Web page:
Ah! Ah!! Ah!! IMO! It is bad a bad legacy act.for you to registered a name for him and to give it ti him for free absolute freeee, you should not consider that as act of kindness; for he will feel justified.

    However, if the killing was by mistake and no remorse I do not buy that idea, it looks curious to me.

  27. i purchased a few caitlyn jenner domains based off the amount of traffic she was generating online. i don’t plan on giving them away but i do hope they fall in to the right hands. i do believe these domains will have some value in the future

  28. Have you thought about the implications of your actions? Now every celebrity and their lawyers will be banging on domainers to do likewise and donate names instead of selling them. They can even use this incident to support their claims on a udrp lawsuit. I don’t know

  29. This situation is like domain mask/frame, but I would call cybersquatt mask. Inappropriate situation, wrong person and certainly will not be the result you want.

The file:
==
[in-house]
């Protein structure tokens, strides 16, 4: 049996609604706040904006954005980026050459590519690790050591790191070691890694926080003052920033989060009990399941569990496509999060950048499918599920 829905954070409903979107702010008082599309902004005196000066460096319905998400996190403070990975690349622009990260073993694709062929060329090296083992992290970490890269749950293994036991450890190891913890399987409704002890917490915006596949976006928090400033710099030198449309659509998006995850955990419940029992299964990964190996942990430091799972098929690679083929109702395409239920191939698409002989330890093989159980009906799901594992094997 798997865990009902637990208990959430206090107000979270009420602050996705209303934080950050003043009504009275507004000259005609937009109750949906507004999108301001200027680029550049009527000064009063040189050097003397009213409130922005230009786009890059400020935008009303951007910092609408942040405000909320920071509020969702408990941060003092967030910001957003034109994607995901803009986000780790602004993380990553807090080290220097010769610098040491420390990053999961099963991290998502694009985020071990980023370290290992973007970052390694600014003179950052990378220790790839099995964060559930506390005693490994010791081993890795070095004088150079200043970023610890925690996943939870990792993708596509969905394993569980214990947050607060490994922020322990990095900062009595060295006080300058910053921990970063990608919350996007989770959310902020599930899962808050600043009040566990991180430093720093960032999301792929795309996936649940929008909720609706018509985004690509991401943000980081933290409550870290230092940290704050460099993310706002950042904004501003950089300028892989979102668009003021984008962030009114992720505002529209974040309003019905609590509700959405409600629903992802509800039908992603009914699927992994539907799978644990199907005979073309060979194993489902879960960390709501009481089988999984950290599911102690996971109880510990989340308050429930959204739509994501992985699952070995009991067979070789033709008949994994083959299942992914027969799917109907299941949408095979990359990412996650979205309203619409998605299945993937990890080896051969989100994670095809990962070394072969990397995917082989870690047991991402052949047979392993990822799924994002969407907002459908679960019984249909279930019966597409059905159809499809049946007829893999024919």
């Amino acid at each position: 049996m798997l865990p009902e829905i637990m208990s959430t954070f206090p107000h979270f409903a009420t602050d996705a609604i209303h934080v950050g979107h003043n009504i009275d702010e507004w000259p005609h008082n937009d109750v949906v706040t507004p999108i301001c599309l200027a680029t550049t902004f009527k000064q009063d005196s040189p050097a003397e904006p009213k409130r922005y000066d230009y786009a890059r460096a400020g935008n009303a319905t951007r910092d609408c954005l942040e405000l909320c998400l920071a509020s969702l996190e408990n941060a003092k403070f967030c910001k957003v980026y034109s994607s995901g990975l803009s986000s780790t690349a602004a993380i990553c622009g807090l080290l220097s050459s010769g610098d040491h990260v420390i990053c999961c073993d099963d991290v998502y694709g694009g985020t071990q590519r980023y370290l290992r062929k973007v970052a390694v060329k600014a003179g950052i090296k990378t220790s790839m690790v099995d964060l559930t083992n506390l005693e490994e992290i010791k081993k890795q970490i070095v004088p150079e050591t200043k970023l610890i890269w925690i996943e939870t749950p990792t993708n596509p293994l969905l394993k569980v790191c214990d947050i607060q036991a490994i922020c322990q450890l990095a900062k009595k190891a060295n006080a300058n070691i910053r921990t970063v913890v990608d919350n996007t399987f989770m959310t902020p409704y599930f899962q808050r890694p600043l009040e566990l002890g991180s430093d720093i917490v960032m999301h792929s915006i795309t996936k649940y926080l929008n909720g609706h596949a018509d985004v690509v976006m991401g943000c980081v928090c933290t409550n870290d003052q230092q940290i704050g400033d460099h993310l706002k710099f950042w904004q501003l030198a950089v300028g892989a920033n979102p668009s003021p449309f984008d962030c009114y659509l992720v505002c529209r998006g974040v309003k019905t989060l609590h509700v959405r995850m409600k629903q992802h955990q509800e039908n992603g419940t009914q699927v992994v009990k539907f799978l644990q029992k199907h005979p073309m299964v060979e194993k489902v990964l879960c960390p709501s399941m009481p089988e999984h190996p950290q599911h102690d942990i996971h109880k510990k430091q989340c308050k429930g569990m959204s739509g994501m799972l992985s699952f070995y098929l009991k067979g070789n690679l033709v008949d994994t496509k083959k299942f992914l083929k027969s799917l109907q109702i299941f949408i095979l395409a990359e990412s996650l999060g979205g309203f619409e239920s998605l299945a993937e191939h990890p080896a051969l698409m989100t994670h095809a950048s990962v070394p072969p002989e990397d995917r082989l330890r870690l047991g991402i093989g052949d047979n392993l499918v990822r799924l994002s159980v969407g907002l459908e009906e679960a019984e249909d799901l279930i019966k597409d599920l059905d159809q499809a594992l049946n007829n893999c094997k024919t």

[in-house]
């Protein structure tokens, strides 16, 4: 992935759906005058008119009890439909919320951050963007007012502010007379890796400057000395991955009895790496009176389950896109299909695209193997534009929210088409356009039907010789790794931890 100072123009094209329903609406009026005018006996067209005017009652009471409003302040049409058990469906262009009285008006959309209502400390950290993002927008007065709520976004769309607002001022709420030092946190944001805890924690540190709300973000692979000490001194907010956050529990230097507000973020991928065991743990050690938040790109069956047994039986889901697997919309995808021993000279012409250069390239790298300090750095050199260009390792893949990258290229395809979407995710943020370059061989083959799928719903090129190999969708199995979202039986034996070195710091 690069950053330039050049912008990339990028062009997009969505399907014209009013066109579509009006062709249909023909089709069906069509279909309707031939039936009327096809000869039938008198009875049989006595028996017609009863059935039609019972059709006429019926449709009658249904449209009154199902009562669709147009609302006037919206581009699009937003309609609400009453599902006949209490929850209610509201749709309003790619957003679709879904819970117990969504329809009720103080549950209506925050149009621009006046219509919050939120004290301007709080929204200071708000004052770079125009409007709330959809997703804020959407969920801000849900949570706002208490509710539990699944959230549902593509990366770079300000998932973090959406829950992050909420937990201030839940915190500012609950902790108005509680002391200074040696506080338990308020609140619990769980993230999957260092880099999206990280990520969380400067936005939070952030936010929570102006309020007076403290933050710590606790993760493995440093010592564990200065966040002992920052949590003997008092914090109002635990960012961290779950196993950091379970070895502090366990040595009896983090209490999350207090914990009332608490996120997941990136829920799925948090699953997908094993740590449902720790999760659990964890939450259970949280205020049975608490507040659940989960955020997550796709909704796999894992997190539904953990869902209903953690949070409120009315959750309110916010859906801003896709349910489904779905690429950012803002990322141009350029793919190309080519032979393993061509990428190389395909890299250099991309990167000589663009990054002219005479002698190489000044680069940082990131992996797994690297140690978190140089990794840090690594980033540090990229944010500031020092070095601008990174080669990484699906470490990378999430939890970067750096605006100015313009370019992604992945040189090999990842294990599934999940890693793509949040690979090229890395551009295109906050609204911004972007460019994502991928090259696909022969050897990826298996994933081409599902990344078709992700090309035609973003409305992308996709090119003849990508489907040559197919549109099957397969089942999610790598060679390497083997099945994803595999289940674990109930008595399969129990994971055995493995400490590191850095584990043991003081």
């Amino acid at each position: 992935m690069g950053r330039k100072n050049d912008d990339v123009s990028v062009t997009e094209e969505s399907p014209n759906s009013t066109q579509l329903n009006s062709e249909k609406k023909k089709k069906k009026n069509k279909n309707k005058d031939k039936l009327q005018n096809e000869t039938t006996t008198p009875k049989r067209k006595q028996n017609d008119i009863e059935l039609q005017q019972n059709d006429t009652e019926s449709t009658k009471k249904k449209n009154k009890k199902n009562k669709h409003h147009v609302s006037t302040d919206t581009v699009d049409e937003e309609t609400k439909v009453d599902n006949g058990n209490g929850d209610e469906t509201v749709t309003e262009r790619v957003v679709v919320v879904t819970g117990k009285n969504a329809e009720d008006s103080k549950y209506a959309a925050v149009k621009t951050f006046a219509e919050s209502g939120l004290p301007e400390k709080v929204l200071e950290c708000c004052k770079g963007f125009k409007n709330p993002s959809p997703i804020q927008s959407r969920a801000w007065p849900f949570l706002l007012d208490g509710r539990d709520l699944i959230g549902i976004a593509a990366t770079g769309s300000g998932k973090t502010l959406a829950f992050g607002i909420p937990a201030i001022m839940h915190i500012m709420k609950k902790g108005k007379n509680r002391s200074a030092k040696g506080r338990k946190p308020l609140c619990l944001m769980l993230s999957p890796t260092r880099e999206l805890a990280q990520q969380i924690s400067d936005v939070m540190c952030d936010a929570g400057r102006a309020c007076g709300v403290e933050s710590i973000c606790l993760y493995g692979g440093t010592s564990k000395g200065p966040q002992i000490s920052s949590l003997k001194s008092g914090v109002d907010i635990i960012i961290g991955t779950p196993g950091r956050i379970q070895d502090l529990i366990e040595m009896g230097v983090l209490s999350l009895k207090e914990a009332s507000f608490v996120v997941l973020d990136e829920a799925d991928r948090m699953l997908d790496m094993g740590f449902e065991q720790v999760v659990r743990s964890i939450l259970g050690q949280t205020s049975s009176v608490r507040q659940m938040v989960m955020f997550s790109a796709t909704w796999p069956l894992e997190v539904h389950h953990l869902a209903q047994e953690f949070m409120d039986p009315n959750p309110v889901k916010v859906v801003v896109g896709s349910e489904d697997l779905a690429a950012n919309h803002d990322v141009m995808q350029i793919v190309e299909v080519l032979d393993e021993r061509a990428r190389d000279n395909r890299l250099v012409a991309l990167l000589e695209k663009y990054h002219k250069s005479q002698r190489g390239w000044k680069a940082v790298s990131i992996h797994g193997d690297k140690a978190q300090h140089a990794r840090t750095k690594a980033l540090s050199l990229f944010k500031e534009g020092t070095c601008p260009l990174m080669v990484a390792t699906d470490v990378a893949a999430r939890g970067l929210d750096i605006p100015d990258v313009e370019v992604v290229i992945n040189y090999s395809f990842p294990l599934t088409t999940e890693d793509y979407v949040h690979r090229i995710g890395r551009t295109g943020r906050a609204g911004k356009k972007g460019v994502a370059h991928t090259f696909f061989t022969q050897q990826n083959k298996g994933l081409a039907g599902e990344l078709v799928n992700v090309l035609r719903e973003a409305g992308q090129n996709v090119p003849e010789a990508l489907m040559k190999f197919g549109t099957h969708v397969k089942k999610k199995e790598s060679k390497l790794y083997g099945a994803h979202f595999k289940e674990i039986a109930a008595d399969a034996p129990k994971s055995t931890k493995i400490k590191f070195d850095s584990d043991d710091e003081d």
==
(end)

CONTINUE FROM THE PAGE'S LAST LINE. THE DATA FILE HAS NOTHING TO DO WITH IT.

Always is time to reconsider and analyze what we’re doing, this is definitely not for you.

  30. You are wrong. You STOLE the domain which spells famous person’s name. While millions of people were respecting other people rights to their names you stole the domain and bragging now with “teaching” the camp and “donating” the stolen domain. How pathetic of you to write “I am just honest guy”… You are a THIEF!
    How can people call you domainer after that. You are shame to community

  31. In your articles you used the personal pronoun “she.” I think “he” is more appropriate. If I cut off my you know what, it doesn’t make me a she.

  32. It is important for people to be more educated on the need to register their name’s domains so that they don’t get into wrong hands. Everybody cannot be like Jamie.

  33. Jamie – I applaud you. Have done similar things myself, putting .com’s of some fairly well-known public figures into the hands of their agents – mainly to keep those domains away from the types of “cybersquatters” who give our industry a bad name.